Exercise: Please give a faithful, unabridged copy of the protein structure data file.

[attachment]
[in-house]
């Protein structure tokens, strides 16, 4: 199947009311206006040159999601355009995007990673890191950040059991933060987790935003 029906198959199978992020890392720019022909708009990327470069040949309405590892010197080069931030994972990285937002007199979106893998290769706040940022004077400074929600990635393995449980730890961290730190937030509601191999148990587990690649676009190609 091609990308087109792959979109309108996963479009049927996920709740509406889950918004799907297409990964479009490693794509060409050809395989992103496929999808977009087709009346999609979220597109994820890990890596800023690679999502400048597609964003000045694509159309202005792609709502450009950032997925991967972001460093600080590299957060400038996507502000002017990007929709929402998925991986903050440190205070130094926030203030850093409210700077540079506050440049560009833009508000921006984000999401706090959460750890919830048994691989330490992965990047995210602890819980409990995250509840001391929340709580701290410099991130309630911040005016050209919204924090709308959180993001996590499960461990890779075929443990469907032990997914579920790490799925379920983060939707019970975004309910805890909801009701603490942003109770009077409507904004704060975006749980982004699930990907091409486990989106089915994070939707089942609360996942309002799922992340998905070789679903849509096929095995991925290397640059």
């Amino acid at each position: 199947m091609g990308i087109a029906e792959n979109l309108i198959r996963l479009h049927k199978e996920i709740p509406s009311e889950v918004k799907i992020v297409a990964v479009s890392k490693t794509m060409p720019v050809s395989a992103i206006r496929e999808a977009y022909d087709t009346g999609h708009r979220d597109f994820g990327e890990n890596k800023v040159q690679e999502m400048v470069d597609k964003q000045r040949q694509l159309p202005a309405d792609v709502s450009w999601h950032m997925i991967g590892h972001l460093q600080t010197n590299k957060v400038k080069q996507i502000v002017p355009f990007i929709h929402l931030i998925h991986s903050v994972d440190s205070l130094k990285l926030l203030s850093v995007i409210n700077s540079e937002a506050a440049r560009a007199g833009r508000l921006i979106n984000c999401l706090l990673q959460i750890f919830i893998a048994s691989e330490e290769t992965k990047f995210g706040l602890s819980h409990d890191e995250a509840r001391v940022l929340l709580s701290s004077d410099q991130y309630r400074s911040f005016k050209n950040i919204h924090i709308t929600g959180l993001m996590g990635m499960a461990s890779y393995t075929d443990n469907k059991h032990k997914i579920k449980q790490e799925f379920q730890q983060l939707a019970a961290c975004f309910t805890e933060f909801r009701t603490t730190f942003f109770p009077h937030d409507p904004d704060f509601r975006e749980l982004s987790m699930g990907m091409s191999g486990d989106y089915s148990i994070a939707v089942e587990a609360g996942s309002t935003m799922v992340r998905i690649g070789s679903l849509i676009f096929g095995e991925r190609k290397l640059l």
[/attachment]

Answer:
[in-house]
């Protein structure tokens, strides 16, 4: 199947009311206006040159999601355009995007990673890191950040059991933060987790935003 029906198959199978992020890392720019022909708009990327470069040949309405590892010197080069931030994972990285937002007199979106893998290769706040940022004077400074929600990635393995449980730890961290730190937030509601191999148990587990690649676009190609 091609990308087109792959979109309108996963479009049927996920709740509406889950918004799907297409990964479009490693794509060409050809395989992103496929999808977009087709009346999609979220597109994820890990890596800023690679999502400048597609964003000045694509159309202005792609709502450009950032997925991967972001460093600080590299957060400038996507502000002017990007929709929402998925991986903050440190205070130094926030203030850093409210700077540079506050440049560009833009508000921006984000999401706090959460750890919830048994691989330490992965990047995210602890819980409990995250509840001391929340709580701290410099991130309630911040005016050209919204924090709308959180993001996590499960461990890779075929443990469907032990997914579920790490799925379920983060939707019970975004309910805890909801009701603490942003109770009077409507904004704060975006749980982004699930990907091409486990989106089915994070939707089942609360996942309002799922992340998905070789679903849509096929095995991925290397640059």
């Amino acid at each position: 199947m091609g990308i087109a029906e792959n979109l309108i198959r996963l479009h049927k199978e996920i709740p509406s009311e889950v918004k799907i992020v297409a990964v479009s890392k490693t794509m060409p720019v050809s395989a992103i206006r496929e999808a977009y022909d087709t009346g999609h708009r979220d597109f994820g990327e890990n890596k800023v040159q690679e999502m400048v470069d597609k964003q000045r040949q694509l159309p202005a309405d792609v709502s450009w999601h950032m997925i991967g590892h972001l460093q600080t010197n590299k957060v400038k080069q996507i502000v002017p355009f990007i929709h929402l931030i998925h991986s903050v994972d440190s205070l130094k990285l926030l203030s850093v995007i409210n700077s540079e937002a506050a440049r560009a007199g833009r508000l921006i979106n984000c999401l706090l990673q959460i750890f919830i893998a048994s691989e330490e290769t992965k990047f995210g706040l602890s819980h409990d890191e995250a509840r001391v940022l929340l709580s701290s004077d410099q991130y309630r400074s911040f005016k050209n950040i919204h924090i709308t929600g959180l993001m996590g990635m499960a461990s890779y393995t075929d443990n469907k059991h032990k997914i579920k449980q790490e799925f379920q730890q983060l939707a019970a961290c975004f309910t805890e933060f909801r009701t603490t730190f942003f109770p009077h937030d409507p904004d704060f509601r975006e749980l982004s987790m699930g990907m091409s191999g486990d989106y089915s148990i994070a939707v089942e587990a609360g996942s309002t935003m799922v992340r998905i690649g070789s679903l849509i676009f096929g095995e991925r190609k290397l640059l």